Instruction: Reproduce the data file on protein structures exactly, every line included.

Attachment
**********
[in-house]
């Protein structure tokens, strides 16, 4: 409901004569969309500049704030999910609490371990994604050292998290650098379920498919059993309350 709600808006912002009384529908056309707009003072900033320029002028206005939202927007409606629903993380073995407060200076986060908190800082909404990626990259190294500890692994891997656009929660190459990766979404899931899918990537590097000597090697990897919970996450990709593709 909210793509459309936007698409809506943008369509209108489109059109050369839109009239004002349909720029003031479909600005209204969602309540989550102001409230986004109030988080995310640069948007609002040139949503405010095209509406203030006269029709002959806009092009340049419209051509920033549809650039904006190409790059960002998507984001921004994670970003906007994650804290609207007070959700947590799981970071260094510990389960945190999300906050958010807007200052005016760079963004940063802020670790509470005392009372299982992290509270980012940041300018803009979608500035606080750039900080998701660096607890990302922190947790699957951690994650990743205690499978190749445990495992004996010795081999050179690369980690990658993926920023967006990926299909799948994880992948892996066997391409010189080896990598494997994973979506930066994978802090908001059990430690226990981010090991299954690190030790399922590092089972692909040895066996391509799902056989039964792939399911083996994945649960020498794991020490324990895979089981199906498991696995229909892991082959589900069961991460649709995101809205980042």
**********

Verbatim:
[in-house]
């Protein structure tokens, strides 16, 4: 409901004569969309500049704030999910609490371990994604050292998290650098379920498919059993309350 709600808006912002009384529908056309707009003072900033320029002028206005939202927007409606629903993380073995407060200076986060908190800082909404990626990259190294500890692994891997656009929660190459990766979404899931899918990537590097000597090697990897919970996450990709593709 909210793509459309936007698409809506943008369509209108489109059109050369839109009239004002349909720029003031479909600005209204969602309540989550102001409230986004109030988080995310640069948007609002040139949503405010095209509406203030006269029709002959806009092009340049419209051509920033549809650039904006190409790059960002998507984001921004994670970003906007994650804290609207007070959700947590799981970071260094510990389960945190999300906050958010807007200052005016760079963004940063802020670790509470005392009372299982992290509270980012940041300018803009979608500035606080750039900080998701660096607890990302922190947790699957951690994650990743205690499978190749445990495992004996010795081999050179690369980690990658993926920023967006990926299909799948994880992948892996066997391409010189080896990598494997994973979506930066994978802090908001059990430690226990981010090991299954690190030790399922590092089972692909040895066996391509799902056989039964792939399911083996994945649960020498794991020490324990895979089981199906498991696995229909892991082959589900069961991460649709995101809205980042």